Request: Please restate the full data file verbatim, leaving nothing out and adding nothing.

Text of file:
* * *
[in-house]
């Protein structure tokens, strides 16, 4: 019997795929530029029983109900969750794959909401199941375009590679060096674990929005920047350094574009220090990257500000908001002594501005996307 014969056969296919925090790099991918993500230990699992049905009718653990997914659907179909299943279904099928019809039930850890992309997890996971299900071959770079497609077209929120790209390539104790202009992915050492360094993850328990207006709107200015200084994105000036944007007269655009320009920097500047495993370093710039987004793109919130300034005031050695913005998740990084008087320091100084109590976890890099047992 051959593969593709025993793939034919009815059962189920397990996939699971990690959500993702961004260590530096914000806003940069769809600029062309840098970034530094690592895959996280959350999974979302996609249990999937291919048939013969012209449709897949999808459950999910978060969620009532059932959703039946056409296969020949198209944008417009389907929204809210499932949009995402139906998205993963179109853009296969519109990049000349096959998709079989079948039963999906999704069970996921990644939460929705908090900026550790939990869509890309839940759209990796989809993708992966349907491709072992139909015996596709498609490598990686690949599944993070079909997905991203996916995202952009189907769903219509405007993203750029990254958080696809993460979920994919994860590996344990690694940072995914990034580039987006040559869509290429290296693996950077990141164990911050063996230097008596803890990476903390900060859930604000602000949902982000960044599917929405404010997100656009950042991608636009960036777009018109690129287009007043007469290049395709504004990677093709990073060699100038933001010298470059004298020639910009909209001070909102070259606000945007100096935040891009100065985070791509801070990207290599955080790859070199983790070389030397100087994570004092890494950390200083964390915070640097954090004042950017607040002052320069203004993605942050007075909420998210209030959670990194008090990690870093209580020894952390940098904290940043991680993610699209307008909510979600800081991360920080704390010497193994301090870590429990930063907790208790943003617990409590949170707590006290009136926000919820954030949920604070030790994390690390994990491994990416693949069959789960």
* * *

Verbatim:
[in-house]
């Protein structure tokens, strides 16, 4: 019997795929530029029983109900969750794959909401199941375009590679060096674990929005920047350094574009220090990257500000908001002594501005996307 014969056969296919925090790099991918993500230990699992049905009718653990997914659907179909299943279904099928019809039930850890992309997890996971299900071959770079497609077209929120790209390539104790202009992915050492360094993850328990207006709107200015200084994105000036944007007269655009320009920097500047495993370093710039987004793109919130300034005031050695913005998740990084008087320091100084109590976890890099047992 051959593969593709025993793939034919009815059962189920397990996939699971990690959500993702961004260590530096914000806003940069769809600029062309840098970034530094690592895959996280959350999974979302996609249990999937291919048939013969012209449709897949999808459950999910978060969620009532059932959703039946056409296969020949198209944008417009389907929204809210499932949009995402139906998205993963179109853009296969519109990049000349096959998709079989079948039963999906999704069970996921990644939460929705908090900026550790939990869509890309839940759209990796989809993708992966349907491709072992139909015996596709498609490598990686690949599944993070079909997905991203996916995202952009189907769903219509405007993203750029990254958080696809993460979920994919994860590996344990690694940072995914990034580039987006040559869509290429290296693996950077990141164990911050063996230097008596803890990476903390900060859930604000602000949902982000960044599917929405404010997100656009950042991608636009960036777009018109690129287009007043007469290049395709504004990677093709990073060699100038933001010298470059004298020639910009909209001070909102070259606000945007100096935040891009100065985070791509801070990207290599955080790859070199983790070389030397100087994570004092890494950390200083964390915070640097954090004042950017607040002052320069203004993605942050007075909420998210209030959670990194008090990690870093209580020894952390940098904290940043991680993610699209307008909510979600800081991360920080704390010497193994301090870590429990930063907790208790943003617990409590949170707590006290009136926000919820954030949920604070030790994390690390994990491994990416693949069959789960």